Architects estimate that the overall budget for 300 underground parking stalls would be $16 million. If 400 parking stalls were built on the Kellman site, the cost would be about $21 million.

There was talk on Tuesday that the higher number of parking spaces would be needed. There also was talk about efforts by the Boys & Girls Club of King County Redmond/Sammamish to turn the old library site into a teen club - and how that factored into the picture.

In a sense, only a vote of all Sammamish residents would be a true gauge of their financial tolerance and support of a community aquatic center. As some have noted, many residents are busy with daily life, work and raising kids to attend the public meetings about possibly building a community center.

But at Tuesday's meeting, among elected representatives, the need to reflect, question and analyze was clear.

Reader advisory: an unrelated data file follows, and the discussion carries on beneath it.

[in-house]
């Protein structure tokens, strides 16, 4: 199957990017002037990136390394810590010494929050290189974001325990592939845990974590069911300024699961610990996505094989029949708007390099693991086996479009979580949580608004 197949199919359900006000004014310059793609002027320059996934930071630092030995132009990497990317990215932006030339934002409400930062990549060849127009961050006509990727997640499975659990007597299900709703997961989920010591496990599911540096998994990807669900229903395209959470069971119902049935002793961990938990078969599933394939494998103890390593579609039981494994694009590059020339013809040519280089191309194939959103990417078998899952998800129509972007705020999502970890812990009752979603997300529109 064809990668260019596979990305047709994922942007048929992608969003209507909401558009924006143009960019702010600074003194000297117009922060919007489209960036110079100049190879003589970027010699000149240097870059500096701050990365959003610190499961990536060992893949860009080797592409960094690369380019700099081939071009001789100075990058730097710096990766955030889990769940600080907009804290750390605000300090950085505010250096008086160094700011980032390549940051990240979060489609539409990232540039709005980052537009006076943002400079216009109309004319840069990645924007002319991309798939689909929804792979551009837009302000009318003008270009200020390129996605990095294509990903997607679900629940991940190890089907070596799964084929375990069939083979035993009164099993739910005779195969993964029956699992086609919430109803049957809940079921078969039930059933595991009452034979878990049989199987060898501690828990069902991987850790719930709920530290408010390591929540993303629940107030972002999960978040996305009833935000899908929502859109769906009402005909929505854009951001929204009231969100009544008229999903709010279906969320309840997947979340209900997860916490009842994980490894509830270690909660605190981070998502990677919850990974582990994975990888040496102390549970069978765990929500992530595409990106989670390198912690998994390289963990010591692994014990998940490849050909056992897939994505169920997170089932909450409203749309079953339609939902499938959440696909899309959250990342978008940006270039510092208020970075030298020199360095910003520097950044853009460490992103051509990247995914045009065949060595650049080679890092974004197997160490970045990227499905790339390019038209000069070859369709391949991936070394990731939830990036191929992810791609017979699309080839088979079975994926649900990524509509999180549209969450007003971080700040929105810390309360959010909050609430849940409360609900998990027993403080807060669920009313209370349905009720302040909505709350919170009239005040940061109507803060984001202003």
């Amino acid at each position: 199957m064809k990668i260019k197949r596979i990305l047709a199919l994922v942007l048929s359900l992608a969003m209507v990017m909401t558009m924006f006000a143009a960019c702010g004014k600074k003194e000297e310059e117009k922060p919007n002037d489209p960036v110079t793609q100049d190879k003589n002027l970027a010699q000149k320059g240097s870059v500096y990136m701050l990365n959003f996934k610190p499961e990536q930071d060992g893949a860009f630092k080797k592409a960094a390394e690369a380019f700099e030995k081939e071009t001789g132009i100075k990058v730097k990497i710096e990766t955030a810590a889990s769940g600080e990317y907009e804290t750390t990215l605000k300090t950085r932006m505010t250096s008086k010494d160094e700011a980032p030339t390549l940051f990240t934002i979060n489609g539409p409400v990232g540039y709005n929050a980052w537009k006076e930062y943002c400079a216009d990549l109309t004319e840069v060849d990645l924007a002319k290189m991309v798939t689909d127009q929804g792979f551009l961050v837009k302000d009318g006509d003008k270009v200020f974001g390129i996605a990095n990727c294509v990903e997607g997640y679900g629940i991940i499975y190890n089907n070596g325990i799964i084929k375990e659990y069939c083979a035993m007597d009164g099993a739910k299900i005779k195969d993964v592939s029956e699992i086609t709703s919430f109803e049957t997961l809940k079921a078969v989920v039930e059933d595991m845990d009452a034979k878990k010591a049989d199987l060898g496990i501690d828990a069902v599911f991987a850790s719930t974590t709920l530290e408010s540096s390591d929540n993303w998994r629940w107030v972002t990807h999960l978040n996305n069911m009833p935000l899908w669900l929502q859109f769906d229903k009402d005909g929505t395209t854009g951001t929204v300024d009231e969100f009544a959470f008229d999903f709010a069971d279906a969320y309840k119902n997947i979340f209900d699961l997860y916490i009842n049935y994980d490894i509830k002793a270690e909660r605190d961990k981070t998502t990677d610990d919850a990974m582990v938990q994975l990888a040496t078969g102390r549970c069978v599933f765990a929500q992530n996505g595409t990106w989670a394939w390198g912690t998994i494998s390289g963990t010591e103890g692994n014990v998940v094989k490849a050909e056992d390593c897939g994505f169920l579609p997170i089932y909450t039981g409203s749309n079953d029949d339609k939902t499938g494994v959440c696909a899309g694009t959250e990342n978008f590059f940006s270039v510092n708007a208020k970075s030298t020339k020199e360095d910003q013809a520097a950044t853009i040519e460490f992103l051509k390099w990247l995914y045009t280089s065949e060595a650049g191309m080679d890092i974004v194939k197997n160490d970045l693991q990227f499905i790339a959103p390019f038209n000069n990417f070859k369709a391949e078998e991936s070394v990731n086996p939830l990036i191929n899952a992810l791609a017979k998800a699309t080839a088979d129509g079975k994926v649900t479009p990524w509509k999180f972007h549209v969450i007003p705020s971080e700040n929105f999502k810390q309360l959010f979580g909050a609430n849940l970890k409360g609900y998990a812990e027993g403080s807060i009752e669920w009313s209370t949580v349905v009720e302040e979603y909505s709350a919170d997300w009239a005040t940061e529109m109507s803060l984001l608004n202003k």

Councilman John Curley talked about how there is a market need for a sports and fitness facility of this type in Sammamish for residents. He suggested turning to the private sector for the answer - but having the city offer incentives of waived taxes and an inexpensive lease to help the process.

"We make it attractive to them," he said. "If there's money to be made, the free market will find it."

Councilwoman Nancy Whitten dubbed the 98,000-square-foot building a "Taj Mahal."

She suggested renewed talks with the YMCA of Greater Seattle about a possible partnership. "I do support a community center. But I want it to be affordable," she said.

Councilwoman Michele Petitti said she would be more comfortable with a community aquatic center project in the $30 million to $35 million range.

She and other councilmembers talked about the public nature of a community center - especially as a place for people to gather. That was in comparison to the view among some of private sports and fitness clubs, where profit might have more weight.